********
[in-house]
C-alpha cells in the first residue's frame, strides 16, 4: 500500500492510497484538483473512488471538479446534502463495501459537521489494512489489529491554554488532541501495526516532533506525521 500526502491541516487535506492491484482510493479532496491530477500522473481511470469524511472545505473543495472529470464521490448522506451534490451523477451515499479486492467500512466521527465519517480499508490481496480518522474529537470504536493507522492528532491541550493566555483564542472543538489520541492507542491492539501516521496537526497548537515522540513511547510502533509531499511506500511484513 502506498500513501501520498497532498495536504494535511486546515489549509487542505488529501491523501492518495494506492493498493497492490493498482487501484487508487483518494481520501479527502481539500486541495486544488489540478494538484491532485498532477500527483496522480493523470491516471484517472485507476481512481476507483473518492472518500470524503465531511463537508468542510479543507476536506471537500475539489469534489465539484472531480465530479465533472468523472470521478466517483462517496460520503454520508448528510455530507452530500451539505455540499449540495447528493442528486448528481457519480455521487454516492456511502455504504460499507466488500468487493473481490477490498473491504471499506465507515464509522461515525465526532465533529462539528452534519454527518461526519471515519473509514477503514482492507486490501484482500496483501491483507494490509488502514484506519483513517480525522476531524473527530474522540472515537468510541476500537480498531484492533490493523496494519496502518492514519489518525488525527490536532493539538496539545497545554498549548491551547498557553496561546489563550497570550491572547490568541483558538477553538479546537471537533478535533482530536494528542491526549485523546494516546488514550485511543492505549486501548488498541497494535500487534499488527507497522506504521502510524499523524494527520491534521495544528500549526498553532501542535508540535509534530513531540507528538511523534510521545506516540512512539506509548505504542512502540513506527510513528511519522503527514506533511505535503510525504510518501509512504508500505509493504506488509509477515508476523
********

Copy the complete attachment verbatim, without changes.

[in-house]
C-alpha cells in the first residue's frame, strides 16, 4: 500500500492510497484538483473512488471538479446534502463495501459537521489494512489489529491554554488532541501495526516532533506525521 500526502491541516487535506492491484482510493479532496491530477500522473481511470469524511472545505473543495472529470464521490448522506451534490451523477451515499479486492467500512466521527465519517480499508490481496480518522474529537470504536493507522492528532491541550493566555483564542472543538489520541492507542491492539501516521496537526497548537515522540513511547510502533509531499511506500511484513 502506498500513501501520498497532498495536504494535511486546515489549509487542505488529501491523501492518495494506492493498493497492490493498482487501484487508487483518494481520501479527502481539500486541495486544488489540478494538484491532485498532477500527483496522480493523470491516471484517472485507476481512481476507483473518492472518500470524503465531511463537508468542510479543507476536506471537500475539489469534489465539484472531480465530479465533472468523472470521478466517483462517496460520503454520508448528510455530507452530500451539505455540499449540495447528493442528486448528481457519480455521487454516492456511502455504504460499507466488500468487493473481490477490498473491504471499506465507515464509522461515525465526532465533529462539528452534519454527518461526519471515519473509514477503514482492507486490501484482500496483501491483507494490509488502514484506519483513517480525522476531524473527530474522540472515537468510541476500537480498531484492533490493523496494519496502518492514519489518525488525527490536532493539538496539545497545554498549548491551547498557553496561546489563550497570550491572547490568541483558538477553538479546537471537533478535533482530536494528542491526549485523546494516546488514550485511543492505549486501548488498541497494535500487534499488527507497522506504521502510524499523524494527520491534521495544528500549526498553532501542535508540535509534530513531540507528538511523534510521545506516540512512539506509548505504542512502540513506527510513528511519522503527514506533511505535503510525504510518501509512504508500505509493504506488509509477515508476523